Luckily, not long after I found out "Aliens vs. Predator" for the PC was set to be released in 1999. I read any and all gaming magazines to find out as much about the game, that was surely to become my favorite of all time, as possible. At the time, the internet wasn't quite at the point where you could find a plethora of articles and features on any game you typed into Google. In fact, I had never heard of Google in 1999, I believe I was using Lycos. Then, in my issue of Computer Gaming World (notice all the name-dropping?), I read that Aliens vs. Predator will require a 3D accelerator. This was unheard of! Some games recommended them, sure, but required!? Luckily by this point in my life, I had a healthy PC game piracy ring going as I was the only kid that was both a PC gamer and an owner of this deviced called a "CD burner" Ah, simpler times. So, after selling several games at 10 bucks a pop I picked up my 3Dfx Voodoo3 3000 AGP, I was ready to go.
Kudos to you, Rebellion.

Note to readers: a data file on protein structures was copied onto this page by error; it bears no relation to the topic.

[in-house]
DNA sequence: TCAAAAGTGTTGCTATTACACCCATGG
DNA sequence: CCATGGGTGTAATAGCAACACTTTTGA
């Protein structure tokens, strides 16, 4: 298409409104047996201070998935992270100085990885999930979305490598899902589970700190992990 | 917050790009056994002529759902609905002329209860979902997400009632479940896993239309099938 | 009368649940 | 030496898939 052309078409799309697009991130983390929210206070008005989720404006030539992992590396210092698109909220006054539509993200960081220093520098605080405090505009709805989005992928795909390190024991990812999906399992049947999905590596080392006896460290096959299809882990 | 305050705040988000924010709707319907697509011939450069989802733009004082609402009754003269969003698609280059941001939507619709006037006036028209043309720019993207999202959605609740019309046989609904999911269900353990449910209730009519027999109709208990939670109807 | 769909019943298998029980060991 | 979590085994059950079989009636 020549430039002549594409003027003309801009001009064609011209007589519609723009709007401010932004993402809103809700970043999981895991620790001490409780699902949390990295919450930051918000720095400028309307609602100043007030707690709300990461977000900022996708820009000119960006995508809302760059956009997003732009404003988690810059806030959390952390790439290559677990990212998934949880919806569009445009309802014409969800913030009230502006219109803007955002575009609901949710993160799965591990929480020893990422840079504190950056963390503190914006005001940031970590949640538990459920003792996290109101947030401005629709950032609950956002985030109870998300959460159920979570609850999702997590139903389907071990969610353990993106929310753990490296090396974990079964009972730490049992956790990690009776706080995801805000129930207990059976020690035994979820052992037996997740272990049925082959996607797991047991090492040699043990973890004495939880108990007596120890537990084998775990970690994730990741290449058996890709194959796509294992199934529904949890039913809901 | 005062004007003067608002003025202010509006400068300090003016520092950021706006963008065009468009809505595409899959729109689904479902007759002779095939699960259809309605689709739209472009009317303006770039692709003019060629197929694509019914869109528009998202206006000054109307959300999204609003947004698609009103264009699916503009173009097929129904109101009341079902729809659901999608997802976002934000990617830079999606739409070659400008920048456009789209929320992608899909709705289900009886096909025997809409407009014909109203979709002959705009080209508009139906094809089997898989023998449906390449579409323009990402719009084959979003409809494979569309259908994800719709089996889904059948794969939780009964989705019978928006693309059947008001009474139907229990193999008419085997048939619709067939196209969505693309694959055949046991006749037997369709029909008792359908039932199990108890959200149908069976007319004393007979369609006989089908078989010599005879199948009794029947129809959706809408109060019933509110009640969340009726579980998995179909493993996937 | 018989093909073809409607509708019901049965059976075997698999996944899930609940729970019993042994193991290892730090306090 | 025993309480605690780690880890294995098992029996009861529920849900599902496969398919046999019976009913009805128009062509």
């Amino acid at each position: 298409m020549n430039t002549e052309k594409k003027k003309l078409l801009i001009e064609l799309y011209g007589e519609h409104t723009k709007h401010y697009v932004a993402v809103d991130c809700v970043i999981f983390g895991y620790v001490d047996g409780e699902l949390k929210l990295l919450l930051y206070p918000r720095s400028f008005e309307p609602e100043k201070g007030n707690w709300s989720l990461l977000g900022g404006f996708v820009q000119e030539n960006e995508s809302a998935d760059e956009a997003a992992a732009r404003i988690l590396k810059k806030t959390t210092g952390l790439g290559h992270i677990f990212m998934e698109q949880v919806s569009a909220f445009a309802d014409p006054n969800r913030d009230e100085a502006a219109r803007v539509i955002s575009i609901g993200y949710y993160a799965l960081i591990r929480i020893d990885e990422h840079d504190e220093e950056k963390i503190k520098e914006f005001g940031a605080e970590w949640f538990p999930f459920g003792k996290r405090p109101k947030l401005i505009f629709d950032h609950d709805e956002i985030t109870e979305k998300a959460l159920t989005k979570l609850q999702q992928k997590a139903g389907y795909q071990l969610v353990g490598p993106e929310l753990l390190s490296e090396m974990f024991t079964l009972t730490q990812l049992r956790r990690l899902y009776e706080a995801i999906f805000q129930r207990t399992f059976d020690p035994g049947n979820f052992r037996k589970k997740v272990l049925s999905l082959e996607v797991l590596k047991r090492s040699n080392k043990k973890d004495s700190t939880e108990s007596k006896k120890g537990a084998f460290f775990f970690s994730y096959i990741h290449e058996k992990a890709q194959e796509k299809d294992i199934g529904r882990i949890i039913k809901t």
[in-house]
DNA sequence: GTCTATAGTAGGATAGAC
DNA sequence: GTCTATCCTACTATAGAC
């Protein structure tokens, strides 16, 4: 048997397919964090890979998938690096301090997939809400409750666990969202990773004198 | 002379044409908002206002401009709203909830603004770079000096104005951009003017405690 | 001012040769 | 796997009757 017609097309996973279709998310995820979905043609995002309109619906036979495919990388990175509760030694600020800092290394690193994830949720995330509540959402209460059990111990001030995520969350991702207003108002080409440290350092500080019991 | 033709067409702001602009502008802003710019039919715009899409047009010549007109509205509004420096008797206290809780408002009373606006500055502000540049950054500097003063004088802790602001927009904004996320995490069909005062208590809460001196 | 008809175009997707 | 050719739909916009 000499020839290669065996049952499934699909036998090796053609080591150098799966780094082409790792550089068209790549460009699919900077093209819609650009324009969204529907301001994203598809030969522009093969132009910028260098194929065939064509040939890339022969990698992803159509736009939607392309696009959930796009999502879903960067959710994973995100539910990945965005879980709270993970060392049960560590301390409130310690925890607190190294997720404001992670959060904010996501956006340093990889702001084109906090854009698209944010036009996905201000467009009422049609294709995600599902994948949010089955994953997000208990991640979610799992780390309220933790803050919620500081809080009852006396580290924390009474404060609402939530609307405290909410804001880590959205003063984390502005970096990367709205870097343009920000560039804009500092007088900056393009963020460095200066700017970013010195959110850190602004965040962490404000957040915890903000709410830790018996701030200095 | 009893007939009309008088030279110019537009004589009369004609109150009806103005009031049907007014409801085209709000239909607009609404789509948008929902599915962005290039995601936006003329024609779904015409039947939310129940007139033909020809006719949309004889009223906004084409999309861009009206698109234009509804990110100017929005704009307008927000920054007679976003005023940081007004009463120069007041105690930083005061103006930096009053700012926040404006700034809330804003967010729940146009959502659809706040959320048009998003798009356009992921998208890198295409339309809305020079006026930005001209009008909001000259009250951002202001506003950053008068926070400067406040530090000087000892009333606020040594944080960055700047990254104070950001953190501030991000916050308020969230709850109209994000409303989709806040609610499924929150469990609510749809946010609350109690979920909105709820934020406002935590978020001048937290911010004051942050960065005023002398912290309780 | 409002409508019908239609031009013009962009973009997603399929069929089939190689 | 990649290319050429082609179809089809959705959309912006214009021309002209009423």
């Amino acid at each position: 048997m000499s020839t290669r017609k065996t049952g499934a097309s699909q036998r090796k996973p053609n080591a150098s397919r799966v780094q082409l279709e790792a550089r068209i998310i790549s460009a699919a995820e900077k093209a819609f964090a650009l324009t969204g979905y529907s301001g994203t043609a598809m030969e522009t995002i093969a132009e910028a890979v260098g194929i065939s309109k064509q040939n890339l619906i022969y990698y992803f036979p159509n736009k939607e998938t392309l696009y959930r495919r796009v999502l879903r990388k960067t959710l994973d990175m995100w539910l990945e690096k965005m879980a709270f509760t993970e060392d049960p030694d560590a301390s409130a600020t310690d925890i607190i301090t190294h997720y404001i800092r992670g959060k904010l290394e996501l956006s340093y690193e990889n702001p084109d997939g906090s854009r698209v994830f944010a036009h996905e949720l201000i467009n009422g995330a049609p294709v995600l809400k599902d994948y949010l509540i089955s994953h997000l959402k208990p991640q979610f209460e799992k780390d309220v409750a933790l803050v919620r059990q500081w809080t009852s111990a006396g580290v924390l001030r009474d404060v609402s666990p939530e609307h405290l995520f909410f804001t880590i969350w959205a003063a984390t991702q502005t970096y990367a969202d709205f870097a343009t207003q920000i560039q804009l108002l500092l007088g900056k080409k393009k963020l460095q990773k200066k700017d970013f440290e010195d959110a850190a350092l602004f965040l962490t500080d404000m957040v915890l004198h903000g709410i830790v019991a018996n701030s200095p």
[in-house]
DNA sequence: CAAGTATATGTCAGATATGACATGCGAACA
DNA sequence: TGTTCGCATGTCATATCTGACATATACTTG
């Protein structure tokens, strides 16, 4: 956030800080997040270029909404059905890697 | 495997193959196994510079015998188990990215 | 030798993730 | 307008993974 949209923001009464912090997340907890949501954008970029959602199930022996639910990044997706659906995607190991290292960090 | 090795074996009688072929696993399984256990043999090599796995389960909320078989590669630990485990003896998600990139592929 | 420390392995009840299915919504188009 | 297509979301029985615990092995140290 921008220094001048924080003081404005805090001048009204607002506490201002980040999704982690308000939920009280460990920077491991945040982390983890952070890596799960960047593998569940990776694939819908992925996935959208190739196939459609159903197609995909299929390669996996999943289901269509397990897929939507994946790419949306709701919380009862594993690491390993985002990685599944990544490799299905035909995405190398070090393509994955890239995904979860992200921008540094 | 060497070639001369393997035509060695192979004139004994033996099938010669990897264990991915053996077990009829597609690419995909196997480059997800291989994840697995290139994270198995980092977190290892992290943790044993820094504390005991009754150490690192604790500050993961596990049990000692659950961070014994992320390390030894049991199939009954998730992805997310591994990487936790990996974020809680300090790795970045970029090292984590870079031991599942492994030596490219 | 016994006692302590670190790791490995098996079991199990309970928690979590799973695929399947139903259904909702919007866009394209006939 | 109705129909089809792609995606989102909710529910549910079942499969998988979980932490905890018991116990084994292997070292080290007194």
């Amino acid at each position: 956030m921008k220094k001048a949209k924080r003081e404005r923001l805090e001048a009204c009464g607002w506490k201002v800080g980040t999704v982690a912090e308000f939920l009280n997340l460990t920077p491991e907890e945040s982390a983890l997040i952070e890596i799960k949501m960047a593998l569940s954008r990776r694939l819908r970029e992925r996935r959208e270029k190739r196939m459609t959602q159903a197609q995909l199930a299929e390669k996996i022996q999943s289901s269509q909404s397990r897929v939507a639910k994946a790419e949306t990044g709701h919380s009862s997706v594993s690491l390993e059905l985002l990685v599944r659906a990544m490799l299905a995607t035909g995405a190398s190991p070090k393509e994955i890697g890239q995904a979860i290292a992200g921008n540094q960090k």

I still remember my amazement during my first playthrough. The atmosphere was spot-on; I was terrified to move forward, my heart thumped as I slowly made my way down ridiculously dark corridors, I freaked out at every blip on my motion tracker. The sounds were straight from the movies (mostly) and gameplay was unique. Being able to blow limbs off of aliens and have them come at you was groundbreaking. All three species' campaigns were a blast. The multiplayer was awesome, and although it was a bit unbalanced, it kept me going for years after release. It even had online co-op and was one of the first FPSs (if not the first) to do so. Online forums were getting big at this time, and I was a big participant on AvP forums and on MPlayer. Oh yeah, I was definitely one of those annoying 14 year old kids. Later on, mods would come out and would keep me going even longer. This game was amazing. Unfortunately, it was a bit overshadowed by other games of the day and really wasn't quite the success that it maybe could have been. Additionally, despite my massive fanboydom, I always felt this game wasn't quite "there". It was awesome, but not anywhere near its potential. At the time I couldn't quite put my finger on it, but I just felt this tug in the back of my mind that really kept me (and apparently most gamers) from putting this game up there with Half-Life, Doom and other "name brand" FPSs. I now realize why, and I will get to that in a minute.